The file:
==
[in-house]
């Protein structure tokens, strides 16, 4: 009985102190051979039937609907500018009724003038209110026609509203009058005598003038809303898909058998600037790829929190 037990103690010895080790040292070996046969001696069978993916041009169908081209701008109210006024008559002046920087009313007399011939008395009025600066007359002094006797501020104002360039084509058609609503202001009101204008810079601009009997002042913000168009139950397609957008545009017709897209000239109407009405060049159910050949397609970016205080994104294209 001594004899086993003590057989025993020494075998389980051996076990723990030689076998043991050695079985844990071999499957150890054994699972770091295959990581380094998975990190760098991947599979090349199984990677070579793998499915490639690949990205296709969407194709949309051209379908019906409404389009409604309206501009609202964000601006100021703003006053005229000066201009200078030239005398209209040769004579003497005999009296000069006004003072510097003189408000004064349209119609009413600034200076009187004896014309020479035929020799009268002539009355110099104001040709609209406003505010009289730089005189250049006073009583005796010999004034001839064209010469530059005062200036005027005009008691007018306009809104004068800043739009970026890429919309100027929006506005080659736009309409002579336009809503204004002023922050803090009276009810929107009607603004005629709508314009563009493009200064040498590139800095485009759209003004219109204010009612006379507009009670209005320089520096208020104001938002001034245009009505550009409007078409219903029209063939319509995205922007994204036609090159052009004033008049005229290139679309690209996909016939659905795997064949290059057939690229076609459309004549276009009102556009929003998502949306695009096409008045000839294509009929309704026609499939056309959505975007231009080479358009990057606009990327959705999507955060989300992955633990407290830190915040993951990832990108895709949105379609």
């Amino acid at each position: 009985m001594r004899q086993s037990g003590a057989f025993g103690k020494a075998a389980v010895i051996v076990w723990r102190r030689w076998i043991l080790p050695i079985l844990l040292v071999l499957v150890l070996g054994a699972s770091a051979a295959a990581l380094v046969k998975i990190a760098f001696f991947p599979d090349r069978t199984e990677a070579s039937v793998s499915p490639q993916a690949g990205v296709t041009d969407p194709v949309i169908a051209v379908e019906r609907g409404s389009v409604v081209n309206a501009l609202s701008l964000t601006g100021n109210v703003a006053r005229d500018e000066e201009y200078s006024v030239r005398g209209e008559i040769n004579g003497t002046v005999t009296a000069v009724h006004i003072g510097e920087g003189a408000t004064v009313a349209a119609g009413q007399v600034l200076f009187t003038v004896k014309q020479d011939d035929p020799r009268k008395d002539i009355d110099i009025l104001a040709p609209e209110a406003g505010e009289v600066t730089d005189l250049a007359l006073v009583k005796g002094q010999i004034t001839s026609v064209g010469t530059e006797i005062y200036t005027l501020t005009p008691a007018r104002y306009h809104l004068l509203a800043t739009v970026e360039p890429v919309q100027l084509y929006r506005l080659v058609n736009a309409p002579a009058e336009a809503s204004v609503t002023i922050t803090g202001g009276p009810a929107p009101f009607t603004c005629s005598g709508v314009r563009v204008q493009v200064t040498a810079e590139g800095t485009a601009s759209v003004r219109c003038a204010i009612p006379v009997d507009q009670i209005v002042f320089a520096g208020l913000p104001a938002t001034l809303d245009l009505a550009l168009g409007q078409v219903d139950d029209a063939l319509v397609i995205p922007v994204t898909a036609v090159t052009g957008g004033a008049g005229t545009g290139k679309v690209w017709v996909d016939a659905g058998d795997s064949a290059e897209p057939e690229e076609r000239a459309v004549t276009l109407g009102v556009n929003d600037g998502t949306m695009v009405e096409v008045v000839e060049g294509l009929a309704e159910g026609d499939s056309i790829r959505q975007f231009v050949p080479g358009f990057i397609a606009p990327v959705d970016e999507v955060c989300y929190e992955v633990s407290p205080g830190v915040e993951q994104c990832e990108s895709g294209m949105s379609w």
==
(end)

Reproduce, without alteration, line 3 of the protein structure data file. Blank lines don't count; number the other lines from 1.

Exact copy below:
């Amino acid at each position: 009985m001594r004899q086993s037990g003590a057989f025993g103690k020494a075998a389980v010895i051996v076990w723990r102190r030689w076998i043991l080790p050695i079985l844990l040292v071999l499957v150890l070996g054994a699972s770091a051979a295959a990581l380094v046969k998975i990190a760098f001696f991947p599979d090349r069978t199984e990677a070579s039937v793998s499915p490639q993916a690949g990205v296709t041009d969407p194709v949309i169908a051209v379908e019906r609907g409404s389009v409604v081209n309206a501009l609202s701008l964000t601006g100021n109210v703003a006053r005229d500018e000066e201009y200078s006024v030239r005398g209209e008559i040769n004579g003497t002046v005999t009296a000069v009724h006004i003072g510097e920087g003189a408000t004064v009313a349209a119609g009413q007399v600034l200076f009187t003038v004896k014309q020479d011939d035929p020799r009268k008395d002539i009355d110099i009025l104001a040709p609209e209110a406003g505010e009289v600066t730089d005189l250049a007359l006073v009583k005796g002094q010999i004034t001839s026609v064209g010469t530059e006797i005062y200036t005027l501020t005009p008691a007018r104002y306009h809104l004068l509203a800043t739009v970026e360039p890429v919309q100027l084509y929006r506005l080659v058609n736009a309409p002579a009058e336009a809503s204004v609503t002023i922050t803090g202001g009276p009810a929107p009101f009607t603004c005629s005598g709508v314009r563009v204008q493009v200064t040498a810079e590139g800095t485009a601009s759209v003004r219109c003038a204010i009612p006379v009997d507009q009670i209005v002042f320089a520096g208020l913000p104001a938002t001034l809303d245009l009505a550009l168009g409007q078409v219903d139950d029209a063939l319509v397609i995205p922007v994204t898909a036609v090159t052009g957008g004033a008049g005229t545009g290139k679309v690209w017709v996909d016939a659905g058998d795997s064949a290059e897209p057939e690229e076609r000239a459309v004549t276009l109407g009102v556009n929003d600037g998502t949306m695009v009405e096409v008045v000839e060049g294509l009929a309704e159910g026609d499939s056309i790829r959505q975007f231009v050949p080479g358009f990057i397609a606009p990327v959705d970016e999507v955060c989300y929190e992955v633990s407290p205080g830190v915040e993951q994104c990832e990108s895709g294209m949105s379609w």